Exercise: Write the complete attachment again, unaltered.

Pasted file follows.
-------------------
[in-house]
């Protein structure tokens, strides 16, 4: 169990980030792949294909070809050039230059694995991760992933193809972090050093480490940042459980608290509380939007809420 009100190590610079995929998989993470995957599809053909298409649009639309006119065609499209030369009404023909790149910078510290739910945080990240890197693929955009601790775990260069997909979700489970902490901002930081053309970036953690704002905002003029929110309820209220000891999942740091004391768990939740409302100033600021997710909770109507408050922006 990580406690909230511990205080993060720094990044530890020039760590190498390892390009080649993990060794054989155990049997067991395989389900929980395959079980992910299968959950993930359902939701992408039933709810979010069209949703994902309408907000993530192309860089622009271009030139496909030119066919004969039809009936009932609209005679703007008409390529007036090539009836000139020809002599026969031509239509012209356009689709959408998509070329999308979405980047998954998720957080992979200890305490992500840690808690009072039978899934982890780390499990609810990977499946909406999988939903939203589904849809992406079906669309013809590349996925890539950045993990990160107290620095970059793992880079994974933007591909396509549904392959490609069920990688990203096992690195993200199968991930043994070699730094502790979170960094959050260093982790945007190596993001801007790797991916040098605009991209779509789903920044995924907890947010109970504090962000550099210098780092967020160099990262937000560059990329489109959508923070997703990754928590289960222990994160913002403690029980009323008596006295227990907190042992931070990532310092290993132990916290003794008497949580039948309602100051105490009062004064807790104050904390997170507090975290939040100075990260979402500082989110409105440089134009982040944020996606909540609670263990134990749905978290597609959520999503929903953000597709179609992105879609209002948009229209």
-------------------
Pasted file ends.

[in-house]
């Protein structure tokens, strides 16, 4: 169990980030792949294909070809050039230059694995991760992933193809972090050093480490940042459980608290509380939007809420 009100190590610079995929998989993470995957599809053909298409649009639309006119065609499209030369009404023909790149910078510290739910945080990240890197693929955009601790775990260069997909979700489970902490901002930081053309970036953690704002905002003029929110309820209220000891999942740091004391768990939740409302100033600021997710909770109507408050922006 990580406690909230511990205080993060720094990044530890020039760590190498390892390009080649993990060794054989155990049997067991395989389900929980395959079980992910299968959950993930359902939701992408039933709810979010069209949703994902309408907000993530192309860089622009271009030139496909030119066919004969039809009936009932609209005679703007008409390529007036090539009836000139020809002599026969031509239509012209356009689709959408998509070329999308979405980047998954998720957080992979200890305490992500840690808690009072039978899934982890780390499990609810990977499946909406999988939903939203589904849809992406079906669309013809590349996925890539950045993990990160107290620095970059793992880079994974933007591909396509549904392959490609069920990688990203096992690195993200199968991930043994070699730094502790979170960094959050260093982790945007190596993001801007790797991916040098605009991209779509789903920044995924907890947010109970504090962000550099210098780092967020160099990262937000560059990329489109959508923070997703990754928590289960222990994160913002403690029980009323008596006295227990907190042992931070990532310092290993132990916290003794008497949580039948309602100051105490009062004064807790104050904390997170507090975290939040100075990260979402500082989110409105440089134009982040944020996606909540609670263990134990749905978290597609959520999503929903953000597709179609992105879609209002948009229209």